Friday, 21 July 2017

Dogs on Tour

I mentioned yesterday that:

...if the Women's game is your preference, stick to underdogs from the fourth round onwards.
I decided that it might be worth taking a look at how this strategy has played out this season across all tournaments on the Sony Ericsson WTA Women's Tour. 

The Fourth Round in Grand Slams is the Round of 16, or Eighth-final, for non-slam events, and after 34 total tournaments, backing the underdog would have returned a profit of between 25.32 and 36.16 points from 501 bets, and ROI in the 5% to 7.2% range. 

On the face of it, not bad, but when we consider the returns from Grand Slams alone I mentioned yesterday, it's clear that this is a losing strategy across the 31 non-slam events.

I did learn something through this little exercise, which is that the Women have three tiers of event - Grand Slam, Premier and International, and in the 19 International Tournaments so far, this strategy is up between 27.34 and 34.37 points. 

Incidentally, on Hard surface tournaments, the strategy is up between 46.66 and 53.11 points most of that on Outdoor courts.

So far so good, but the season is 60 tournaments long, so I went back to 2016. Backing the underdog in the later rounds (Round of 16 to Final) would have won between 47.50 and 74.52 points from 876 bets, a similar ROI to that so far in 2017.

2015?, I hear you ask. It just keeps getting better. Only 59 tournaments that year, but the strategy is up between 60.71 and 85.93 points from 837 bets, an even higher ROI than 2016 and 2017.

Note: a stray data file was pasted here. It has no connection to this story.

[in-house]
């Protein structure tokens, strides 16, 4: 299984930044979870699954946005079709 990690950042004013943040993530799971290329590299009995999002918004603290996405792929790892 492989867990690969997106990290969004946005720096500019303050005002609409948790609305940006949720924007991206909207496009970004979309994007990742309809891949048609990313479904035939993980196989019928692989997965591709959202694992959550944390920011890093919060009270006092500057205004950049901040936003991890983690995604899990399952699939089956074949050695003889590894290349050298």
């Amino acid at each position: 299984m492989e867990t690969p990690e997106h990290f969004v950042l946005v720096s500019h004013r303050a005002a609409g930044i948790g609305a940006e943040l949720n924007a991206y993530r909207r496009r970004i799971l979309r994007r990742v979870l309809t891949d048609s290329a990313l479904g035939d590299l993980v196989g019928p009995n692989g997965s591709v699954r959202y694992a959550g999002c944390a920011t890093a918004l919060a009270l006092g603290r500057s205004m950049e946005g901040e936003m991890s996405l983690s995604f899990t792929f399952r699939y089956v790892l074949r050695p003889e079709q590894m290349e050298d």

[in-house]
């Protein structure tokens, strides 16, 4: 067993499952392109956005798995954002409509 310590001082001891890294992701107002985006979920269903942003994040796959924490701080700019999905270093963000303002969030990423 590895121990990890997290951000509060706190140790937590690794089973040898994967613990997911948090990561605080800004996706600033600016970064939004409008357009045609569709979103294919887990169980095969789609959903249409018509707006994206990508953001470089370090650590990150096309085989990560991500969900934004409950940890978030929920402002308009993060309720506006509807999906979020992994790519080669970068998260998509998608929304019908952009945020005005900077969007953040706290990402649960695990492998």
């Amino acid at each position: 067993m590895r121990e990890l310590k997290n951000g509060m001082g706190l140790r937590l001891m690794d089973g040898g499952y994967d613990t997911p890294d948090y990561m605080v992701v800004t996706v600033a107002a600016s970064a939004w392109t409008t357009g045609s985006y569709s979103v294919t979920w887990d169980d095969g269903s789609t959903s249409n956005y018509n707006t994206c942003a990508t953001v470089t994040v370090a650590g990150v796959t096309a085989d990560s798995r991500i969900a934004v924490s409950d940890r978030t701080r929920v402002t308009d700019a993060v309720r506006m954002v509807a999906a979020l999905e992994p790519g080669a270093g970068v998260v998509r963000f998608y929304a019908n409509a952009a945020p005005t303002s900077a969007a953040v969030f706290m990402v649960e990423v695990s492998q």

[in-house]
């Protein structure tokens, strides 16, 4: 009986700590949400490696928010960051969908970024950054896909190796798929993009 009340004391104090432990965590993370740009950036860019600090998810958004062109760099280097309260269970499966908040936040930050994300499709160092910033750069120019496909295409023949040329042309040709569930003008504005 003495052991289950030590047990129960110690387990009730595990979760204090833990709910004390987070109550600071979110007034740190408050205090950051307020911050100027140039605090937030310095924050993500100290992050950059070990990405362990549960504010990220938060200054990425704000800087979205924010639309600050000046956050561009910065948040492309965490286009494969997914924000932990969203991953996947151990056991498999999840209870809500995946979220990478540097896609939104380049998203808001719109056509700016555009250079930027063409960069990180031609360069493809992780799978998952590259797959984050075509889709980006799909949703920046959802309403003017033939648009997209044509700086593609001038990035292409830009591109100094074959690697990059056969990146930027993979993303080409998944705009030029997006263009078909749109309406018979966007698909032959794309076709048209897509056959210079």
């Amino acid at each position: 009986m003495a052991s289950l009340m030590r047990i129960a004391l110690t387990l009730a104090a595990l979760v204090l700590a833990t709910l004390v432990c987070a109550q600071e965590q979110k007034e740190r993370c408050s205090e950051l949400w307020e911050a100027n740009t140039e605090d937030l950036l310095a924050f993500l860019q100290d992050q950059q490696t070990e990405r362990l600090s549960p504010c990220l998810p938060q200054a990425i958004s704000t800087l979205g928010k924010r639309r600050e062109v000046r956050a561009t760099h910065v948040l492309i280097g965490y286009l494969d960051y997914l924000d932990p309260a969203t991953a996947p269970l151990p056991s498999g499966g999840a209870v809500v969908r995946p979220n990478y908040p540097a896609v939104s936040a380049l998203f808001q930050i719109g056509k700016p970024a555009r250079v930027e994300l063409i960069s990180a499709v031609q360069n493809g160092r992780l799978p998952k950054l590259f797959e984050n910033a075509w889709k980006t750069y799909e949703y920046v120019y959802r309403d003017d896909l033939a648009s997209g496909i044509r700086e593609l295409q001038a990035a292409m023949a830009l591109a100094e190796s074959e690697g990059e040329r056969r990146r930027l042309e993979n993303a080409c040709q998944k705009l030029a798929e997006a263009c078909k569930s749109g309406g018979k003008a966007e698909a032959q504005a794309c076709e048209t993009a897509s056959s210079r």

So from 2015 to date, backing underdogs in the last 16 or later in every WTA event would have won between 133.53 and 196.61 points from 2,214 bets, an ROI of between 6% and 8.9%

This is in no way a criticism of them, you can't beat free and they are very useful, but be careful if you decide to use the Tennis-Data.co.uk spreadsheets yourself, as there are several errors in them. Typically the Maximum isn't the maximum, and other times the favourite and underdog are incorrect, but a simple validation will catch these and manually correcting them isn't difficult.

I've also noticed that while there are not hat many, walkovers are included in the sheets which I should probably adjust for. Perhaps someone more familiar with tennis betting than myself can confirm that books generally only pay out on completion of the first set.  

2 comments:

Donpablo said...

Hi There,
Is this article based on the analysis of singles matches only only or both singles, doubles and mixed doubles matches. Clarification will be much appreciated

Brian said...

Yes most require the 1st set to be completed, others the full match. When I checked at the start of the year there were 2 'first ball served' bookies who would pay out if the match had started but just checked and they both now require the first set to be completed. As far as I know there isn't anyone who pays out for a walkover.

http://www.bettingtools.co.javascript:void(0)uk/blog/tennis-betting-retirement-rules/